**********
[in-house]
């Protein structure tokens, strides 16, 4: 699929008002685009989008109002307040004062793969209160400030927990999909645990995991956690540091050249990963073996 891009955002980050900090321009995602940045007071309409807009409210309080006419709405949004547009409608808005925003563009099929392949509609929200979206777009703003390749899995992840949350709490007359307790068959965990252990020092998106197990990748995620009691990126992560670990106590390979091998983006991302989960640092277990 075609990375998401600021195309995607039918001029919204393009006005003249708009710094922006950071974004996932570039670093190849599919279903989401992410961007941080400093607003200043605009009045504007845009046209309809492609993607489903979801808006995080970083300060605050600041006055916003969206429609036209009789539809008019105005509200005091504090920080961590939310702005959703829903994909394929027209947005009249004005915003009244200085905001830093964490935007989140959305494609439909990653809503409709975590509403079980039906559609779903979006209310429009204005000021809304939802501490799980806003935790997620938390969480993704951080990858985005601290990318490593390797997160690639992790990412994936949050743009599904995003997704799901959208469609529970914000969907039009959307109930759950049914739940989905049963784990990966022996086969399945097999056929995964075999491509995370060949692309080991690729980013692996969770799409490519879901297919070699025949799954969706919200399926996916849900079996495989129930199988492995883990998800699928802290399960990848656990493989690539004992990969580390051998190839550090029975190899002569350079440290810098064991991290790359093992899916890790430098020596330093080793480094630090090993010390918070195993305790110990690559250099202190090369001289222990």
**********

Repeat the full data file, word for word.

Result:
[in-house]
């Protein structure tokens, strides 16, 4: 699929008002685009989008109002307040004062793969209160400030927990999909645990995991956690540091050249990963073996 891009955002980050900090321009995602940045007071309409807009409210309080006419709405949004547009409608808005925003563009099929392949509609929200979206777009703003390749899995992840949350709490007359307790068959965990252990020092998106197990990748995620009691990126992560670990106590390979091998983006991302989960640092277990 075609990375998401600021195309995607039918001029919204393009006005003249708009710094922006950071974004996932570039670093190849599919279903989401992410961007941080400093607003200043605009009045504007845009046209309809492609993607489903979801808006995080970083300060605050600041006055916003969206429609036209009789539809008019105005509200005091504090920080961590939310702005959703829903994909394929027209947005009249004005915003009244200085905001830093964490935007989140959305494609439909990653809503409709975590509403079980039906559609779903979006209310429009204005000021809304939802501490799980806003935790997620938390969480993704951080990858985005601290990318490593390797997160690639992790990412994936949050743009599904995003997704799901959208469609529970914000969907039009959307109930759950049914739940989905049963784990990966022996086969399945097999056929995964075999491509995370060949692309080991690729980013692996969770799409490519879901297919070699025949799954969706919200399926996916849900079996495989129930199988492995883990998800699928802290399960990848656990493989690539004992990969580390051998190839550090029975190899002569350079440290810098064991991290790359093992899916890790430098020596330093080793480094630090090993010390918070195993305790110990690559250099202190090369001289222990």